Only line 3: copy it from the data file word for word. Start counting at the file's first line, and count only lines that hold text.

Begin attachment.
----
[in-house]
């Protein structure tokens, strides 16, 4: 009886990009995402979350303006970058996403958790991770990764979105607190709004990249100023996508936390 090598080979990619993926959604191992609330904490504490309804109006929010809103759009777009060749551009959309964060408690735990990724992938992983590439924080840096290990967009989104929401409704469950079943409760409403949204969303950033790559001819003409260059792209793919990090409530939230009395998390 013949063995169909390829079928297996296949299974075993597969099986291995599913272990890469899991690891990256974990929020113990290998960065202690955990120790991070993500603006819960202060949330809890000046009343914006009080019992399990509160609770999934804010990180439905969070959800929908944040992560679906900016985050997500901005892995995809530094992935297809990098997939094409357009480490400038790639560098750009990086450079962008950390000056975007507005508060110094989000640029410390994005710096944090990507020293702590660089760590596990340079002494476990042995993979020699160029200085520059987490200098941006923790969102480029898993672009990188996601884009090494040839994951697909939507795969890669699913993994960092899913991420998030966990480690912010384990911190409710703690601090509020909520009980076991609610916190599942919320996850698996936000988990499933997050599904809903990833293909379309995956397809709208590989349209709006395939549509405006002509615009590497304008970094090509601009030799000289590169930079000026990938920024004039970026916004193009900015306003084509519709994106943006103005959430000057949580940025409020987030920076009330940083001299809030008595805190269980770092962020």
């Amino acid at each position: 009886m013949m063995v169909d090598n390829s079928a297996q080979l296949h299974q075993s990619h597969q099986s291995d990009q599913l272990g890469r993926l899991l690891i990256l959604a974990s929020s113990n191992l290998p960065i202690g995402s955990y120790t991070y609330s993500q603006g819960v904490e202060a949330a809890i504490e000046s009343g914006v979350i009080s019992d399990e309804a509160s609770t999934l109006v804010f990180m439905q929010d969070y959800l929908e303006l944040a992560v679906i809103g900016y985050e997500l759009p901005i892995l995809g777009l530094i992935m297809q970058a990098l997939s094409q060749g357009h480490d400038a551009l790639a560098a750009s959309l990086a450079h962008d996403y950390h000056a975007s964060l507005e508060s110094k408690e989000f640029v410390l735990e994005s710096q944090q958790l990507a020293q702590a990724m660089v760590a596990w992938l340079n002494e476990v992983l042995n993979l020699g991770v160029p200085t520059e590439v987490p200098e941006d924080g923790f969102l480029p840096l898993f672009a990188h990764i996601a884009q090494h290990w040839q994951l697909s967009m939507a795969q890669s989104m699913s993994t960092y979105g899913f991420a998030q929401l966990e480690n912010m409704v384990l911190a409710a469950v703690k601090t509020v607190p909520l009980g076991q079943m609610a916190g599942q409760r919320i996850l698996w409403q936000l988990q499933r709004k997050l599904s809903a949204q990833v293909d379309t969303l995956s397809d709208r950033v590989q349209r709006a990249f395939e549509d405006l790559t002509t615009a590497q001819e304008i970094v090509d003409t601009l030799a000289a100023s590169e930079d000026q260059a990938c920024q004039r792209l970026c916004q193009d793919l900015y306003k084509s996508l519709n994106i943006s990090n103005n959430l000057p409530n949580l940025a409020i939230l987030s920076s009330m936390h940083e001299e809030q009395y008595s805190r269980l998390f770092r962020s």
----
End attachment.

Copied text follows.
């Amino acid at each position: 009886m013949m063995v169909d090598n390829s079928a297996q080979l296949h299974q075993s990619h597969q099986s291995d990009q599913l272990g890469r993926l899991l690891i990256l959604a974990s929020s113990n191992l290998p960065i202690g995402s955990y120790t991070y609330s993500q603006g819960v904490e202060a949330a809890i504490e000046s009343g914006v979350i009080s019992d399990e309804a509160s609770t999934l109006v804010f990180m439905q929010d969070y959800l929908e303006l944040a992560v679906i809103g900016y985050e997500l759009p901005i892995l995809g777009l530094i992935m297809q970058a990098l997939s094409q060749g357009h480490d400038a551009l790639a560098a750009s959309l990086a450079h962008d996403y950390h000056a975007s964060l507005e508060s110094k408690e989000f640029v410390l735990e994005s710096q944090q958790l990507a020293q702590a990724m660089v760590a596990w992938l340079n002494e476990v992983l042995n993979l020699g991770v160029p200085t520059e590439v987490p200098e941006d924080g923790f969102l480029p840096l898993f672009a990188h990764i996601a884009q090494h290990w040839q994951l697909s967009m939507a795969q890669s989104m699913s993994t960092y979105g899913f991420a998030q929401l966990e480690n912010m409704v384990l911190a409710a469950v703690k601090t509020v607190p909520l009980g076991q079943m609610a916190g599942q409760r919320i996850l698996w409403q936000l988990q499933r709004k997050l599904s809903a949204q990833v293909d379309t969303l995956s397809d709208r950033v590989q349209r709006a990249f395939e549509d405006l790559t002509t615009a590497q001819e304008i970094v090509d003409t601009l030799a000289a100023s590169e930079d000026q260059a990938c920024q004039r792209l970026c916004q193009d793919l900015y306003k084509s996508l519709n994106i943006s990090n103005n959430l000057p409530n949580l940025a409020i939230l987030s920076s009330m936390h940083e001299e809030q009395y008595s805190r269980l998390f770092r962020s």